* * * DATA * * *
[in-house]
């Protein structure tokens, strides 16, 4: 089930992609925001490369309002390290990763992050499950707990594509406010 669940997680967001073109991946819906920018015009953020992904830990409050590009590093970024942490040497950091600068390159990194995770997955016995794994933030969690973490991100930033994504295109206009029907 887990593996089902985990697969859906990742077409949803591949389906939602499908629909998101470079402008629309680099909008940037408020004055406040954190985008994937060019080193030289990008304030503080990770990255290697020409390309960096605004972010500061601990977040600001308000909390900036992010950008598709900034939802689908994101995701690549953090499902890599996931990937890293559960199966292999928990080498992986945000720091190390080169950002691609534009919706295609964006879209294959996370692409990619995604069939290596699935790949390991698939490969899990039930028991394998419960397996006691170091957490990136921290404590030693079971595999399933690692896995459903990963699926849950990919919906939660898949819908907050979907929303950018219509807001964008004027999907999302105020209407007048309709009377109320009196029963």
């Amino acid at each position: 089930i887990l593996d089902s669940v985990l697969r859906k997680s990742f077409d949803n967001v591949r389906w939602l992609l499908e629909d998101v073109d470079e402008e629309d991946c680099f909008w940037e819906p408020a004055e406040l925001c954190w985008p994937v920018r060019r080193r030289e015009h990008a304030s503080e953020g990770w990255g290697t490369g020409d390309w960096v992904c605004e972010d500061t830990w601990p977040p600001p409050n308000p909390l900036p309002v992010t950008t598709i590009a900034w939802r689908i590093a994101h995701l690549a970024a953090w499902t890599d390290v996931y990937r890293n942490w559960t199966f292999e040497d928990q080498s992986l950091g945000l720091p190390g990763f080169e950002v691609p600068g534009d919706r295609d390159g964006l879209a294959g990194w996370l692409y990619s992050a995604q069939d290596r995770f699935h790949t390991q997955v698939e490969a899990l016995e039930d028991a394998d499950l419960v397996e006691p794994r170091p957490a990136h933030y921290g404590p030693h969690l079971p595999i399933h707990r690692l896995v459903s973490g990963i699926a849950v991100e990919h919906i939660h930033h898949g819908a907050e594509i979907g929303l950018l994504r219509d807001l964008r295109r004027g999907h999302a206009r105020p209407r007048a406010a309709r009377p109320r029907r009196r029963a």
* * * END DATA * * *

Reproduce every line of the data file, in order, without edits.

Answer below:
[in-house]
């Protein structure tokens, strides 16, 4: 089930992609925001490369309002390290990763992050499950707990594509406010 669940997680967001073109991946819906920018015009953020992904830990409050590009590093970024942490040497950091600068390159990194995770997955016995794994933030969690973490991100930033994504295109206009029907 887990593996089902985990697969859906990742077409949803591949389906939602499908629909998101470079402008629309680099909008940037408020004055406040954190985008994937060019080193030289990008304030503080990770990255290697020409390309960096605004972010500061601990977040600001308000909390900036992010950008598709900034939802689908994101995701690549953090499902890599996931990937890293559960199966292999928990080498992986945000720091190390080169950002691609534009919706295609964006879209294959996370692409990619995604069939290596699935790949390991698939490969899990039930028991394998419960397996006691170091957490990136921290404590030693079971595999399933690692896995459903990963699926849950990919919906939660898949819908907050979907929303950018219509807001964008004027999907999302105020209407007048309709009377109320009196029963």
């Amino acid at each position: 089930i887990l593996d089902s669940v985990l697969r859906k997680s990742f077409d949803n967001v591949r389906w939602l992609l499908e629909d998101v073109d470079e402008e629309d991946c680099f909008w940037e819906p408020a004055e406040l925001c954190w985008p994937v920018r060019r080193r030289e015009h990008a304030s503080e953020g990770w990255g290697t490369g020409d390309w960096v992904c605004e972010d500061t830990w601990p977040p600001p409050n308000p909390l900036p309002v992010t950008t598709i590009a900034w939802r689908i590093a994101h995701l690549a970024a953090w499902t890599d390290v996931y990937r890293n942490w559960t199966f292999e040497d928990q080498s992986l950091g945000l720091p190390g990763f080169e950002v691609p600068g534009d919706r295609d390159g964006l879209a294959g990194w996370l692409y990619s992050a995604q069939d290596r995770f699935h790949t390991q997955v698939e490969a899990l016995e039930d028991a394998d499950l419960v397996e006691p794994r170091p957490a990136h933030y921290g404590p030693h969690l079971p595999i399933h707990r690692l896995v459903s973490g990963i699926a849950v991100e990919h919906i939660h930033h898949g819908a907050e594509i979907g929303l950018l994504r219509d807001l964008r295109r004027g999907h999302a206009r105020p209407r007048a406010a309709r009377p109320r029907r009196r029963a």